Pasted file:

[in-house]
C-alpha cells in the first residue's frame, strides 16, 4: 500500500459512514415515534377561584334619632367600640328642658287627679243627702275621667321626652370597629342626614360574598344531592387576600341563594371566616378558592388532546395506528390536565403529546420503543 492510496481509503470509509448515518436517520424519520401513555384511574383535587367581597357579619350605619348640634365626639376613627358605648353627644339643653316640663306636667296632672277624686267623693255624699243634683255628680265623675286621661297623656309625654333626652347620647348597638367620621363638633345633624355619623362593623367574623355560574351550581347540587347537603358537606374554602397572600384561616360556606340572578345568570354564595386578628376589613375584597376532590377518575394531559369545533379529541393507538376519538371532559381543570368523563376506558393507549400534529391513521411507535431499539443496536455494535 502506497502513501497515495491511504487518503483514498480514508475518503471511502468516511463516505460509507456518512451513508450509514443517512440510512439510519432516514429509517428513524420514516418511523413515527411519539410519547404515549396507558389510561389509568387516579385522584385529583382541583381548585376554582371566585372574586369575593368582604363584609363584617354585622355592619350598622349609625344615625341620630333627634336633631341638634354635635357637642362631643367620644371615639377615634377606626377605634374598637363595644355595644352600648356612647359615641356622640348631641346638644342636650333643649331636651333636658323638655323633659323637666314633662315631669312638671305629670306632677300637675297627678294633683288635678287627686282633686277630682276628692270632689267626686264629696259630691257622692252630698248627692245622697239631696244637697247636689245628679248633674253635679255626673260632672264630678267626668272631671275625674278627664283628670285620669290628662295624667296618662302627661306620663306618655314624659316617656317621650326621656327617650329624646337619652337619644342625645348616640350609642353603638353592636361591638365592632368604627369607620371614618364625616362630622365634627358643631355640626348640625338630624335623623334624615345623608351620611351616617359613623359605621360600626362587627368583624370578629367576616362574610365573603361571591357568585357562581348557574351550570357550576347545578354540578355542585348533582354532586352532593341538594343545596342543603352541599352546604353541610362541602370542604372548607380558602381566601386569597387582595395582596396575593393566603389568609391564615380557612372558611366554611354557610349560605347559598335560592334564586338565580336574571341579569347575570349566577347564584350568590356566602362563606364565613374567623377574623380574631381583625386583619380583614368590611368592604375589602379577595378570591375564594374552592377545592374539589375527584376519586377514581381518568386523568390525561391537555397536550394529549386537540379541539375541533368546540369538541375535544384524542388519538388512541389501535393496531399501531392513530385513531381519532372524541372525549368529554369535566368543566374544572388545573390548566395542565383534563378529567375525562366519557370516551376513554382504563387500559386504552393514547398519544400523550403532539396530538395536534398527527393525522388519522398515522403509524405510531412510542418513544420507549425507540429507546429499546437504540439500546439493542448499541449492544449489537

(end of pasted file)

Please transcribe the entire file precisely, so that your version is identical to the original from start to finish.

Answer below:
[in-house]
C-alpha cells in the first residue's frame, strides 16, 4: 500500500459512514415515534377561584334619632367600640328642658287627679243627702275621667321626652370597629342626614360574598344531592387576600341563594371566616378558592388532546395506528390536565403529546420503543 492510496481509503470509509448515518436517520424519520401513555384511574383535587367581597357579619350605619348640634365626639376613627358605648353627644339643653316640663306636667296632672277624686267623693255624699243634683255628680265623675286621661297623656309625654333626652347620647348597638367620621363638633345633624355619623362593623367574623355560574351550581347540587347537603358537606374554602397572600384561616360556606340572578345568570354564595386578628376589613375584597376532590377518575394531559369545533379529541393507538376519538371532559381543570368523563376506558393507549400534529391513521411507535431499539443496536455494535 502506497502513501497515495491511504487518503483514498480514508475518503471511502468516511463516505460509507456518512451513508450509514443517512440510512439510519432516514429509517428513524420514516418511523413515527411519539410519547404515549396507558389510561389509568387516579385522584385529583382541583381548585376554582371566585372574586369575593368582604363584609363584617354585622355592619350598622349609625344615625341620630333627634336633631341638634354635635357637642362631643367620644371615639377615634377606626377605634374598637363595644355595644352600648356612647359615641356622640348631641346638644342636650333643649331636651333636658323638655323633659323637666314633662315631669312638671305629670306632677300637675297627678294633683288635678287627686282633686277630682276628692270632689267626686264629696259630691257622692252630698248627692245622697239631696244637697247636689245628679248633674253635679255626673260632672264630678267626668272631671275625674278627664283628670285620669290628662295624667296618662302627661306620663306618655314624659316617656317621650326621656327617650329624646337619652337619644342625645348616640350609642353603638353592636361591638365592632368604627369607620371614618364625616362630622365634627358643631355640626348640625338630624335623623334624615345623608351620611351616617359613623359605621360600626362587627368583624370578629367576616362574610365573603361571591357568585357562581348557574351550570357550576347545578354540578355542585348533582354532586352532593341538594343545596342543603352541599352546604353541610362541602370542604372548607380558602381566601386569597387582595395582596396575593393566603389568609391564615380557612372558611366554611354557610349560605347559598335560592334564586338565580336574571341579569347575570349566577347564584350568590356566602362563606364565613374567623377574623380574631381583625386583619380583614368590611368592604375589602379577595378570591375564594374552592377545592374539589375527584376519586377514581381518568386523568390525561391537555397536550394529549386537540379541539375541533368546540369538541375535544384524542388519538388512541389501535393496531399501531392513530385513531381519532372524541372525549368529554369535566368543566374544572388545573390548566395542565383534563378529567375525562366519557370516551376513554382504563387500559386504552393514547398519544400523550403532539396530538395536534398527527393525522388519522398515522403509524405510531412510542418513544420507549425507540429507546429499546437504540439500546439493542448499541449492544449489537